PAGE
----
Baten Kaitos 1 and 2, developed by Monolith Soft and published by Namco, are two JRPGs that often fly under the radar. Released for the Nintendo GameCube in the mid-2000s, these titles may not have achieved the widespread recognition they deserved. However, they remain hidden gems cherished by those who had the privilege to experience them. To this day, the card-based combat system, engaging narratives, and captivating worlds make the Baten Kaitos duology an unforgettable RPG experience.
While it took some time for Monolith Soft to hit its stride with Xenoblade, the studio has consistently delivered memorable experiences for decades. It surprised many when Bandai Namco announced a remaster was in the works last year and that it would be bundling both games into one package. While it’s a good remaster, there are some issues plaguing the overall experience, but ultimately, this is a package an entire generation missed out on and can now experience.
It’s all in the cards
Baten Kaitos: Eternal Wings and the Lost Ocean, the first installment in the series, introduced players to a rich and enchanting world filled with floating islands, magical beings, and a profound narrative. The story follows Kalas, a young hero who embarks on a journey of vengeance and self-discovery after a devastating incident leaves him with a mysterious, sentient winged guardian; Xelha, a kind-hearted young woman with her motives, also joins him on his quest. The plot is intricately woven, gradually revealing the secrets of the world and the mysteries surrounding our protagonists.
One of the standout features of Baten Kaitos is its card-based combat system, a refreshing departure from the turn-based battles found in most RPGs. Players assemble decks of “Magnus” cards, each representing a weapon, spell, or item, and use them strategically in battles. The cards have their elemental properties, and combining cards can lead to powerful combos and devastating attacks. This system encourages experimentation and rewards players for their creativity in constructing decks. The combat is engaging and challenging, making battles a highlight of the gameplay experience.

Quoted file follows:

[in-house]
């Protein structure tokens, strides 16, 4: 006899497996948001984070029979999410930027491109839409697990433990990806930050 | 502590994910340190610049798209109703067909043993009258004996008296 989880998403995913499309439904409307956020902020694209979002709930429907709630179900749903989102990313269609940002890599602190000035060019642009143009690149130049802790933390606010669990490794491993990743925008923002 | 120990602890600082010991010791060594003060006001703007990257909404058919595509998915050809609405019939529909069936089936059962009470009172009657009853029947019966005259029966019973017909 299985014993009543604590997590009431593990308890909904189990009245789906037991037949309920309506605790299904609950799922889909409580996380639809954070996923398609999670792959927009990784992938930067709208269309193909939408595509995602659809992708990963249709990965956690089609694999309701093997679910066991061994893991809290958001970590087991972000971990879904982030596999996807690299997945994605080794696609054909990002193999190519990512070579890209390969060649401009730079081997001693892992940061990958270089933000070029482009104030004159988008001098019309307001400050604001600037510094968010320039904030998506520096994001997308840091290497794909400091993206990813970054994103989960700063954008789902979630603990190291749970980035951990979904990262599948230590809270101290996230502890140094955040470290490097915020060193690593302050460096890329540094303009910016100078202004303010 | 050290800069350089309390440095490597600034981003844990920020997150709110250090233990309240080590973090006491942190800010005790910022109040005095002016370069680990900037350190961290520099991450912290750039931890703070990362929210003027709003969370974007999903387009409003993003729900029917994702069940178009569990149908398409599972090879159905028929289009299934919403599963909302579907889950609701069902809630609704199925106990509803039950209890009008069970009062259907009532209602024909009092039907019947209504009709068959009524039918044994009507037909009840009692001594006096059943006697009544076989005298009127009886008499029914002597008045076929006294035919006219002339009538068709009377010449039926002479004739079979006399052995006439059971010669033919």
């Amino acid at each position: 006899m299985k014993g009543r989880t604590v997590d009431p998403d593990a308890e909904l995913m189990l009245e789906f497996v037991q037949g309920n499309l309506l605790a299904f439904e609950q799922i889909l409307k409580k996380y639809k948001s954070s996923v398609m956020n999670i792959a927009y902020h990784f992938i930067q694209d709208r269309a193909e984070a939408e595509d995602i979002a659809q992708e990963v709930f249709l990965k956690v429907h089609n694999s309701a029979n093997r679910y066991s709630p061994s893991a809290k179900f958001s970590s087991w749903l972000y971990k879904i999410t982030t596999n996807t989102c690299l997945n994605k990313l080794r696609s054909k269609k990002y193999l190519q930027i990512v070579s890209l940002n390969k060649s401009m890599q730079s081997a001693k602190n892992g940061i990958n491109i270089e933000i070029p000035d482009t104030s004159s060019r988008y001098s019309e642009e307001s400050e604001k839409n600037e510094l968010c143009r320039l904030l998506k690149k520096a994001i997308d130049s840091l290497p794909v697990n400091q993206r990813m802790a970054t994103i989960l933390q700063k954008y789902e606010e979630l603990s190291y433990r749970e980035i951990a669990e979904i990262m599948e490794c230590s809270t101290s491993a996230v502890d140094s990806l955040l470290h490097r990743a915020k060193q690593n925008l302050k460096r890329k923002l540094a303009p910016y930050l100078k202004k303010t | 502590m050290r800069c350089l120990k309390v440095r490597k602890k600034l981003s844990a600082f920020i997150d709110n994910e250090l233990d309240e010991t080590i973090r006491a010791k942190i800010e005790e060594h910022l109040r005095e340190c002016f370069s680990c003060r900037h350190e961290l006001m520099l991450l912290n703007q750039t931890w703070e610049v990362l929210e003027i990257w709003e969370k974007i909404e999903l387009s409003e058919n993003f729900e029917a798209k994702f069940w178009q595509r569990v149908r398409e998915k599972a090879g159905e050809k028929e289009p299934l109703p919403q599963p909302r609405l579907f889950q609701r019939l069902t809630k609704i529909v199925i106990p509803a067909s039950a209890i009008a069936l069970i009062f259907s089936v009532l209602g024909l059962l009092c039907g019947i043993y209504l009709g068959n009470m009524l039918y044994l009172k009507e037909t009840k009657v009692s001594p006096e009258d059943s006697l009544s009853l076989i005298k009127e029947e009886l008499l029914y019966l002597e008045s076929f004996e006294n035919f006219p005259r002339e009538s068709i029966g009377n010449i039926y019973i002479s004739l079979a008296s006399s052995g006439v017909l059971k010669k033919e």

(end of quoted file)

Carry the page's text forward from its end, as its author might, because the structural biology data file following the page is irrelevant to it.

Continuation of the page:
Baten Kaitos’ unique art style combines hand-drawn 2D characters with pre-rendered 3D environments, creating a visually striking and immersive world. The floating islands, each with its distinct atmosphere, are a testament to the creativity of the game’s designers. The pre-rendered backgrounds have aged well and still hold up as visually stunning even today.
The framerate in Baten Kaitos I & II HD Remaster isn’t always rock-solid, especially in larger maps. There are moments when things get a bit jittery. But let’s be honest, it’s not game-breaking.
Surprisingly, Producer Koji Nakajima confirmed something I didn’t expect a few weeks ago —the lack of English dubs in the remaster. Yes, both the Lost Ocean and Origins had English dubs on the GameCube, but they’re gone in these remasters. Nakajima said they attempted to keep the dub in but couldn’t “make adjustments on some of the expressions to match the current era.” It’s a bummer for those who enjoyed the original voice acting, but it doesn’t take much away from the experience. I remember how rough Lost Ocean’s dub was then, but the sequel did an impressive job of turning things around.
The remastered package also features quality-of-life upgrades that make playing an older game easier. For starters, there’s now a pause menu incorporating the ability to turn encounters off, turn on auto-battles, and speed up encounters upwards of 300 percent. Additionally, there are buffs you can activate to make battles a breeze, a feature I think is welcome in any game if I’m honest. Older games are notorious for padding their playtime by making the player backtrack so it’s a nice change of pace being able to turn off encounters when you need to revisit an area or hit a section where the pacing isn’t the best.
Baten Kaitos is one of the greats and is well worth experiencing